Louise Vernon Biographies
Louise A. VernonHerald Press / 1967 / Trade PaperbackOur Price$8.995 out of 5 stars for Bible Smuggler. View reviews of this product. 2 Reviews
Retail Price$9.99Save 10% ($1.00)
Read the 16th century story of William Tyndale, who wants to translate the Bible into English. He feels that the common people of England should be able to read the Scriptures for themselves. The church and government violently disagree.
Collin Hartley, a boy and Tydale's helper, works with him on this dangerous project. Tydale has to flee to Europe for his life, and Collin goes along. Their enemies follow and try to capture them, but Tyndale manages to complete his translation work. Then, he mush smuggle the English-language Bibles into England. Along with Collin Hartley, you will participate in all the important events of this daring story. Recommended for ages 9 and up.
The author tells of John Wycliffe, the famous Oxford teacher, preacher who translated the Bible and made his translation available to the poor of the land.
Martin Luther's son has a problem. What should young Hans Luther do when he grows up? How can he ever do anything important when he is constantly overshadowed by his famous father? Hans struggles with his Latin lessons. He fights with a peasant boy in the marketplace, listens to the wise advice of his Aunt Lena, observes his father lecturing to university students. Hans plays with his brothers, little Martin and Paul, and has thoughtful conversations with Lenchen, his sister. Gradually he discovers who he is and how God want him to live. Through Hans' eyes you will learn to know Martin Luther--not only as the great Reformer-preacher, but also as a father with a sense of humor and as a friend.
"Erasmus laid the egg that Luther hatched" is what the people say. And that makes young Gerhard Koestler smile. He knows that Erasmus has influenced Luther's thinking. He also believes both men are tying to serve God according to the Scriptures. Young Gerhard Koestler lives in Germany in the 1500s. He inherits money and a castle when his rich parents die. His Uncle Frederic tries to talk Gerhard into becoming a monk so Frederic can claim the inheritance for his own. But Gerhard has other ideas. After a series of adventures and narrow escapes, Gerhard arrives in Basel, Switzerland. To his delight he is able to live in the same house as Erasmus. Although Erasmus' enemies accuse him of agreeing with Martin Luther, Erasmus says that the Bible is his guide. In the end, Gerhard returns to his castle. Not sure whether he want to be known as a Catholic or a Lutheran, Gerhard says, "Call me a Christian." No other name is necessary. Recommended for ages 9 to 12.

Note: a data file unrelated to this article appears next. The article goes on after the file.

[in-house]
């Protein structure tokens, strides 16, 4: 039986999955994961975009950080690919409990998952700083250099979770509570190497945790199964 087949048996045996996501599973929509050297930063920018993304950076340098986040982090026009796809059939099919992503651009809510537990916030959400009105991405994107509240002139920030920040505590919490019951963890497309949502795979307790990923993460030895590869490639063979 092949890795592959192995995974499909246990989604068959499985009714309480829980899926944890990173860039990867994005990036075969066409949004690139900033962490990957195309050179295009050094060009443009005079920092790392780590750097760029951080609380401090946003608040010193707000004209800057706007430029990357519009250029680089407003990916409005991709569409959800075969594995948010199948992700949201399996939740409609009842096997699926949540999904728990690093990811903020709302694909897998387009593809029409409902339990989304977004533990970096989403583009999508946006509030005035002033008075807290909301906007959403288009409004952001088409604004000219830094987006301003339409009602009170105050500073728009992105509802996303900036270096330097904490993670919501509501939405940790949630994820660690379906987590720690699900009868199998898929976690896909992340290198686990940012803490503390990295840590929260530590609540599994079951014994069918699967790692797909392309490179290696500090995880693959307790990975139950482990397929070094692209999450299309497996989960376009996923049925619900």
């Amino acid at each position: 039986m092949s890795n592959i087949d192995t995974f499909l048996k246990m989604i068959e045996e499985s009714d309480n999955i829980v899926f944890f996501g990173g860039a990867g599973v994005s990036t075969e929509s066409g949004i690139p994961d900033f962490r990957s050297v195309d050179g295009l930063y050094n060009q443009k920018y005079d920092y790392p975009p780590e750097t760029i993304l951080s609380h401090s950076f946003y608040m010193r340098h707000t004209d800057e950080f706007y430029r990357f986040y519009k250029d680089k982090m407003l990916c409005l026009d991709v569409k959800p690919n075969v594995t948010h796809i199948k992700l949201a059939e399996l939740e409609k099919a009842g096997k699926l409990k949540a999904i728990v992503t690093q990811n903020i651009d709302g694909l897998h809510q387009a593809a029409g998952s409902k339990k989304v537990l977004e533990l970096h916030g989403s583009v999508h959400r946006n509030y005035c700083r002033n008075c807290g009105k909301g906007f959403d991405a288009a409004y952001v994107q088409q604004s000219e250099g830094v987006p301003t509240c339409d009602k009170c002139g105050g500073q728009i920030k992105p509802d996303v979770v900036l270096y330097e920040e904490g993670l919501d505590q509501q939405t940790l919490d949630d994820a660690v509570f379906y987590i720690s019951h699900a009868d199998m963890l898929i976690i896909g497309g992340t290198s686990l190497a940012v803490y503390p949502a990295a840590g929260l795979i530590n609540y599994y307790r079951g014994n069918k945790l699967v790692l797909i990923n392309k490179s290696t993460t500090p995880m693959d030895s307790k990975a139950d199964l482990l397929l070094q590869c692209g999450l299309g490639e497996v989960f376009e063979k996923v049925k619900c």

The author tells of Menno Simons, a Catholic priest who become an Anabaptist in the 1500s. The story of what happened as Menno went about preaching is seen through the eyes of his children, Bettje and jan. This story is one of suspense, action, and constant danger that Menno would be arrested. It tells how people lived in those days and how people began to read and study the Bible. It was the days of what we now know as the Reformation.
In sixteenth-century Moravia amid persecution of the Hutterites, a twelve-year-old boy influenced by the famous physician, Paracelsus, chooses his vocation. Tragedy strikes when the Bruhn household are arrested along with the Hutterites and their land is taken by King Ferdinand. Michael is put into chains with the Hutterites, doomed to become a galley slave. Join Michael as he tries to find his family again, listen for God's calling on his life and learn from the mysterious doctor in rags.
John Wesley is a fiery preacher who is stirring up the people on the streets of London. One day, while peddling his father's wares, young Robert Upton meets Wesley and his life is changed forever. At first Robert doesn't know what to think of Wesley and his fellow Methodists. He even helps some other boys break up an evening church meeting by beating loudly on old pots and pans. But soon Robert sees how Wesley's preaching changes the lives of many people. He hears people talk about being "converted," but isn't sure what it means. Robert and his father start going to Wesley's meetings whenever they can. Gradually, Robert begins to understand what Wesley's preaching is all about. As he allows God to work in his life, Robert finds that his own heart, like Wesley's, is strangely warmed.
This story takes place in Ulverston, England, about 300 years ago. George Fox, an English religious leader and the founder of the Society of Friends, also called Quakers, lived during that time. Tommy Stafford and his sister, Celia, witness the violence and persecution brought on by the words and ways of Fox. His courage, calmness, and power with God influenced the whole family.